10. As Act 171 and the 1965 Emergency Regulations are Federal laws, Article 75 of the Constitution provides that if any state law is inconsistent with a federal law, the federal law shall prevail and the state law shall, to the extent of the inconsistency, be void.
11. Of course, it can also be argued that with the exemption, the conflict does not arise. But it will still conflict with Emergency Regulations. And this is a risky approach as the local government elections held pursuant to state laws can be challenged in court. If this is successful, the elections and decisions made by the councillors risk being declared null and void.
12. Therefore, holding local government elections is possible if the Emergency Regulations are revoked; Section 15(1) are repealed and Section 10 is amended. This can only be done if the Barisan Nasional government, which has a simple majority in parliament, also wants it.
13. Politically, the federal government under the control of the Barisan Nasional may just do it in order to control the local authorities in the Opposition states as most local authorities depend on the federal government for financial assistance. But this can work both ways. It may also be a gauge for the government to test public opinion before it calls the next general election.
14. To the rakyat, it is a good thing as it will become a new tier of check-and-balance on state governments, under the Barisan Nasional or otherwise.
This article was published in The Sunday Star on 16 March, 2008.
IF people of Pakistan, Taiwan, Thailand and Australia can do it, so can we. If Dato’ Anwar can swing 30% of Malay votes in Malay heartland, Hindraf 80% of Indian and DAP 50% of Chinese votes, we may see a new government. Vote opposition...” That was the text message I received from a friend in the Opposition a few days before the general election.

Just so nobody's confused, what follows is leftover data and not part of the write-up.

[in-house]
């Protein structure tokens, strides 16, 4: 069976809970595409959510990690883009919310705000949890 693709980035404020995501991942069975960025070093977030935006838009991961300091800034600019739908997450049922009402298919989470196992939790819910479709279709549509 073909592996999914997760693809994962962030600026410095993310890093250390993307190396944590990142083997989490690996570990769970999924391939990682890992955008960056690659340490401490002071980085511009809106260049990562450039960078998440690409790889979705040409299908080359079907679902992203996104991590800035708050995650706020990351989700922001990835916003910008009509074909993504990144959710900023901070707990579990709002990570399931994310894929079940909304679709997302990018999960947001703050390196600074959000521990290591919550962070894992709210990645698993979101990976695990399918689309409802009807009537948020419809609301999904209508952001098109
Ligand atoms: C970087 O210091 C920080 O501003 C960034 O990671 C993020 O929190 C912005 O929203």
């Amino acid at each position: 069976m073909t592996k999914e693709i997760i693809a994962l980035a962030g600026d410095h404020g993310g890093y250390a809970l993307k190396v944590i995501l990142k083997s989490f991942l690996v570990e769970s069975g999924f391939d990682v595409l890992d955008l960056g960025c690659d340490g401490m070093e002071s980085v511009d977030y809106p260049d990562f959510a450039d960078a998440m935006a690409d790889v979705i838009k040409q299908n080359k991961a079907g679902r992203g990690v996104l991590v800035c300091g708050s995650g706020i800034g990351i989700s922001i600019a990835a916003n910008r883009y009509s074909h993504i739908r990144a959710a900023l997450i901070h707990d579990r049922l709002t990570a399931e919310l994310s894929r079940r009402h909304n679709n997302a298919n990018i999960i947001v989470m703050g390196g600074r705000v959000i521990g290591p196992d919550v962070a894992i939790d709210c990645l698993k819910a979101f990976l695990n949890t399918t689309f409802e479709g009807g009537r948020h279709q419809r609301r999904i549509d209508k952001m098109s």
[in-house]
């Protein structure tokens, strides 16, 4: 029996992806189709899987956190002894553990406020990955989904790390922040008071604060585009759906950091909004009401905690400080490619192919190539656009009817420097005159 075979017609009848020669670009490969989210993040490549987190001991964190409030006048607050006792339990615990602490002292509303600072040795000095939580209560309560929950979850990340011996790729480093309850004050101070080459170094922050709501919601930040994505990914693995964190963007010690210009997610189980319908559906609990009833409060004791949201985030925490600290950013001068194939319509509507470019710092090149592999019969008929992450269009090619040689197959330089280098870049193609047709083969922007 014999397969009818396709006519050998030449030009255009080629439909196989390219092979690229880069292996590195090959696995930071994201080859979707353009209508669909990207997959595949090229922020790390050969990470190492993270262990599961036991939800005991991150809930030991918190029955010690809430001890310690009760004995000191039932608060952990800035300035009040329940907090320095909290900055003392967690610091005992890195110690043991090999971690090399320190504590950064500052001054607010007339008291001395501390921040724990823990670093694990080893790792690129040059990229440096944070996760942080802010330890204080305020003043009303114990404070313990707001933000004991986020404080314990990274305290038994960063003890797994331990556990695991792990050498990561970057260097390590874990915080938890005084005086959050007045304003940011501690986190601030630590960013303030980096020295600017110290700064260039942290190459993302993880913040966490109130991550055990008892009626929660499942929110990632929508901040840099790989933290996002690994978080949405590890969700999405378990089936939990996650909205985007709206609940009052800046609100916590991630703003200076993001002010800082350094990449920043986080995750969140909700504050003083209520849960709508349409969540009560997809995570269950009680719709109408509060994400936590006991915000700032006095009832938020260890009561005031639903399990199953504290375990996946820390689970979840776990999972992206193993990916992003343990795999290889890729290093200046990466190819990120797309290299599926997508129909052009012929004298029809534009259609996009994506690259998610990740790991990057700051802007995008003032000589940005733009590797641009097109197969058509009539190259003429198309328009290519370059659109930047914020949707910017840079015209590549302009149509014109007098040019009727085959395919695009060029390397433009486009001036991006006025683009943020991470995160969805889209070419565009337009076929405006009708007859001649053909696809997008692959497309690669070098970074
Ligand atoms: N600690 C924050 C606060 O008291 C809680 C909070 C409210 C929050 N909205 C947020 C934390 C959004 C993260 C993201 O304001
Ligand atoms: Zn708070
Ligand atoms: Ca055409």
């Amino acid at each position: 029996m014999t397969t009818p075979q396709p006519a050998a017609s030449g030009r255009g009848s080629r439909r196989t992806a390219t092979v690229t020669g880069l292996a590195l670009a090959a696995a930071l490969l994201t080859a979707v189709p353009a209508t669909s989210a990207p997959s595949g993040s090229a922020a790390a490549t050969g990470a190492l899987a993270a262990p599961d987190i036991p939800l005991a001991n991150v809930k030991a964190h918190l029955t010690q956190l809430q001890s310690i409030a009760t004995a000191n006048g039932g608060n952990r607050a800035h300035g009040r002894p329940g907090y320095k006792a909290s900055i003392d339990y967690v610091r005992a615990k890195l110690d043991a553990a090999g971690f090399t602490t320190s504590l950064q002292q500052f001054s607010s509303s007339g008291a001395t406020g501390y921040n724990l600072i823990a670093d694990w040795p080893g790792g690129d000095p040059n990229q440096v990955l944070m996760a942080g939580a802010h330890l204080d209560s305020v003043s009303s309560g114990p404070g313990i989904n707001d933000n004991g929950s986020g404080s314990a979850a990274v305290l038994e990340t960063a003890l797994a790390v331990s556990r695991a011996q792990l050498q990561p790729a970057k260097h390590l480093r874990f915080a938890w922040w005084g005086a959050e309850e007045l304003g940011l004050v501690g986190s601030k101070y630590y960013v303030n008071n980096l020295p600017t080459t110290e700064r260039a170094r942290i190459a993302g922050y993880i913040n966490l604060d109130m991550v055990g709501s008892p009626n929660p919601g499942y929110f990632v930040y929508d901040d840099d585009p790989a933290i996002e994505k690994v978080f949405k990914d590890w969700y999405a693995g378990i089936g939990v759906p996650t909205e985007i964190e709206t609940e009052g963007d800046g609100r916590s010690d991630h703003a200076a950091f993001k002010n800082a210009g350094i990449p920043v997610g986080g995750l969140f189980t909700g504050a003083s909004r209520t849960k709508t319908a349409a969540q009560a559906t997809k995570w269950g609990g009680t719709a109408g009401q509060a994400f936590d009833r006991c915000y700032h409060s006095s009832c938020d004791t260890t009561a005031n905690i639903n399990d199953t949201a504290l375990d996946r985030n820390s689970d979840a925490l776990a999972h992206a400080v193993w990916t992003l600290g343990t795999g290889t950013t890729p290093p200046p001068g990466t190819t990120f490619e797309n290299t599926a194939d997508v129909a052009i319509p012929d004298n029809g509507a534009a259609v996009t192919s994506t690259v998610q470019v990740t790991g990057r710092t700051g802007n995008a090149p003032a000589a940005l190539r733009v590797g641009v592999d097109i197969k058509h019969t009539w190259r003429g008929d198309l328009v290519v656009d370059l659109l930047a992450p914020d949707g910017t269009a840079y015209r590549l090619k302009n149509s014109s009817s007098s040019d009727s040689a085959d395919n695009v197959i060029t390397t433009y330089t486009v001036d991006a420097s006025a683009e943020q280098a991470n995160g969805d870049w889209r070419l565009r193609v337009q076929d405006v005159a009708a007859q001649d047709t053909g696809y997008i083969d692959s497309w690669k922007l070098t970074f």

Obviously, when one lives in the bastion of Barisan Nasional – Johor – one could only dismiss it with a wry smile.
But a few days before the election, signs became visible that the Opposition was gaining ground, judging from the huge turnouts in their ceramahs-turned-rallies and anti-establishment mood prevailing in cyberspace.
As the results turned out, an unprecedented swing took place from all the races in the country, particularly the urban and poor Malays.
The voting pattern has obviously emerged with Malays now not hesitating to vote for the DAP and the non-Malays, for PAS. Similarly, how many of the Malays were actually Indonesians-turned-Malaysians, no one knew either. Neither would one dare to surmise what the outcome would have been if more than four million Malay unregistered voters had cast their votes this time.
However, one thing is certain – the taboo of replacing the Barisan government has been broken. The people now have opened their eyes to know what people power can do and that the Barisan is not invincible after all.
While many this time had just wanted to register a protest vote, they as well as the Opposition probably did not expect that that would bring about a change in four state governments.